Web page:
APPEA: Report Sees Need for Oil and Gas Skills Development

The challenge of training enough workers to service the $200 billion worth of major gas projects currently under construction in Australia is highlighted in a report.

The report by the Australian Workforce and Productivity Agency (AWPA) calls for a greater national training effort as the oil and gas sector transitions from a construction to an operations phase.

The Resources sector skills needs 2013 report forecasts a 57 per cent increase in oil and gas operational jobs in Australia during the next five years as major projects enter production. It recommends a greater focus on skills development to ensure the industry avoids an undersupply of critical skills in the future.

APPEA Chief Executive David Byers said: “There is already a high level of investment in training and skills development and the report released today shows an even greater effort is required.

“The report predicts that more than 22,000 new jobs will be created in the industry by 2018 when most of the $200 billion worth projects under construction move into production.

“Ensuring we train enough Australians to fill these permanent, well-paid roles will be a challenge requiring a strong collaborative effort by industry, government and the education and training sectors.

“But Australia must aim much higher. There is the potential for another $180 billion in investment in the oil and gas industry over the next two decades, which would create 150,000 jobs across the Australian economy.

“If Australia is serious about capturing this next wave of natural gas projects we need to get serious about enhancing our international competitiveness in the face of growing global competition. The reality is the pipeline of opportunity will be turned off if we don’t make a greater effort to be more competitive.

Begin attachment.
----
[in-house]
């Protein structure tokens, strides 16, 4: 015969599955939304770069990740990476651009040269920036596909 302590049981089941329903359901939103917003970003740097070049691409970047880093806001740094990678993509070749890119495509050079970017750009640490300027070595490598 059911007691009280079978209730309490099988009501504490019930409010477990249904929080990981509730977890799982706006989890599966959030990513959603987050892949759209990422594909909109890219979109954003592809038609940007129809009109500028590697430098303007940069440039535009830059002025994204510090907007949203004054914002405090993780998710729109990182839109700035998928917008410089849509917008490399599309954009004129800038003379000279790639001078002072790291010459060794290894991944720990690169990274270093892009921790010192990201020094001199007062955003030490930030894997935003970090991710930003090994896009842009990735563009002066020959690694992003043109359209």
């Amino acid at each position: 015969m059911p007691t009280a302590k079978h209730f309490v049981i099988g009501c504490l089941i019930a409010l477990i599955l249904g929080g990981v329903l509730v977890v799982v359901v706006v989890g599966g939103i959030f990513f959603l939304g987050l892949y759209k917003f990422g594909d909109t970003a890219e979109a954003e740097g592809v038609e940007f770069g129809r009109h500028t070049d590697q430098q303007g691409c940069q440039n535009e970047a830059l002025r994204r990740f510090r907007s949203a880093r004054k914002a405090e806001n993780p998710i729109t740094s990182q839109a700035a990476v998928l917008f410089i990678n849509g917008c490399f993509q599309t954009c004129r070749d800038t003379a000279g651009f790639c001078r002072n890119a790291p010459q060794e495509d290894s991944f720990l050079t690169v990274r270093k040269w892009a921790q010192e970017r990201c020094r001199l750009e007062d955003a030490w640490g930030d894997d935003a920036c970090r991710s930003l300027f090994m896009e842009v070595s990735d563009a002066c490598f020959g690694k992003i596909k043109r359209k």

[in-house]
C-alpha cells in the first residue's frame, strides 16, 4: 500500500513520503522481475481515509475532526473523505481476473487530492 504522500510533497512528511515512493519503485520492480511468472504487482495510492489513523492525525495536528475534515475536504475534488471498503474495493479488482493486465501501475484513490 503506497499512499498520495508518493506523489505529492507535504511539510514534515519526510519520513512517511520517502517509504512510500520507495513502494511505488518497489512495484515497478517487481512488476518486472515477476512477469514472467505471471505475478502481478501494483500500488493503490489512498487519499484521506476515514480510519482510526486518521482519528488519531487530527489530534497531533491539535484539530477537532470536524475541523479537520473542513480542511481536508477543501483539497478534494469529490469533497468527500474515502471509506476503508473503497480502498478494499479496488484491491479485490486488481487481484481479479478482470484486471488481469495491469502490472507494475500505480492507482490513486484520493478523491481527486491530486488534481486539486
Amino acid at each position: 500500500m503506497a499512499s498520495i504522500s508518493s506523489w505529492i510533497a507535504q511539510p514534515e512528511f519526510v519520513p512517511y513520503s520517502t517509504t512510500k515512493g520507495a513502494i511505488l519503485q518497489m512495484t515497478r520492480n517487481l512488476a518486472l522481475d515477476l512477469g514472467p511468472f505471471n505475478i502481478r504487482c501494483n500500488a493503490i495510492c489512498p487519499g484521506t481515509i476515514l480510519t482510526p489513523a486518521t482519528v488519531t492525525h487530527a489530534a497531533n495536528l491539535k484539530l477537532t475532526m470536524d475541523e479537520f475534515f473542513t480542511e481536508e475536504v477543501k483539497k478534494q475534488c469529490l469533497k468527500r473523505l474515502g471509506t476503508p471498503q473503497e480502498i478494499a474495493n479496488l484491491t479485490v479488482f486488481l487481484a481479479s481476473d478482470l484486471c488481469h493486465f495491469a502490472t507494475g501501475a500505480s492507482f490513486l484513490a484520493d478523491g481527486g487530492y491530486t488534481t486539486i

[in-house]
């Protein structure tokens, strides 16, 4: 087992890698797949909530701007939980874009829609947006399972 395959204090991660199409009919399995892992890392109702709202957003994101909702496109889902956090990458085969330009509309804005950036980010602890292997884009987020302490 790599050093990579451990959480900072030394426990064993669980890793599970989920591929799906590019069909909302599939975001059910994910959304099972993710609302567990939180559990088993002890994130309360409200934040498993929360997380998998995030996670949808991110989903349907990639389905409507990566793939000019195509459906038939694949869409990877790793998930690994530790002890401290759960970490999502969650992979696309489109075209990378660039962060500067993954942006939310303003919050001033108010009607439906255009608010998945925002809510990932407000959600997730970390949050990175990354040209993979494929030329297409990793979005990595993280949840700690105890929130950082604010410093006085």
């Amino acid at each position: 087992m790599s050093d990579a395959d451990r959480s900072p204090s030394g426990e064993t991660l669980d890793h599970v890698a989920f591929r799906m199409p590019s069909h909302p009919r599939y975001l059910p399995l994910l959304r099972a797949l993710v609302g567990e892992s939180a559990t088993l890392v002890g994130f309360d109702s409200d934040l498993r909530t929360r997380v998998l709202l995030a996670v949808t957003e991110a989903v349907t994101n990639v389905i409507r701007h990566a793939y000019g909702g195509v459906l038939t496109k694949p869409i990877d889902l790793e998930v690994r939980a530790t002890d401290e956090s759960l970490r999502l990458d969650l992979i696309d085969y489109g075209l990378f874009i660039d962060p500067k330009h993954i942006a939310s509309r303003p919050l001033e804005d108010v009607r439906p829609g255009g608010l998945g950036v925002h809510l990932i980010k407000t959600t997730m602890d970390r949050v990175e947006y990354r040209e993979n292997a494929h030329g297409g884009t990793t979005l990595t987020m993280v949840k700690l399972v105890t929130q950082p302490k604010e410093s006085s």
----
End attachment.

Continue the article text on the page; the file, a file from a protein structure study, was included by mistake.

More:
“Skills development is critical, but so too is productivity and this is an area where much more needs to be done. We need more flexibility in our labour market and less duplication and inefficiency in the regulatory processes that currently apply to major projects.

“For example, high labour costs and low productivity in the construction sector means construction work in Australia can cost up to five times more than on the US Gulf Coast. Our construction costs per installed tonne of capacity in the oil and gas industry are among the world’s highest.

“Australia has many natural advantages as a gas producer and exporter, but if we fail to address the high cost of doing business in this country, the big LNG projects currently under construction around the country could be the last for some time.”

Mr Byers said the industry would need to continue to access global markets for workers with specific skills to complement local workforce training.

LNG World News Staff, December 16, 2013; Image: APPEA

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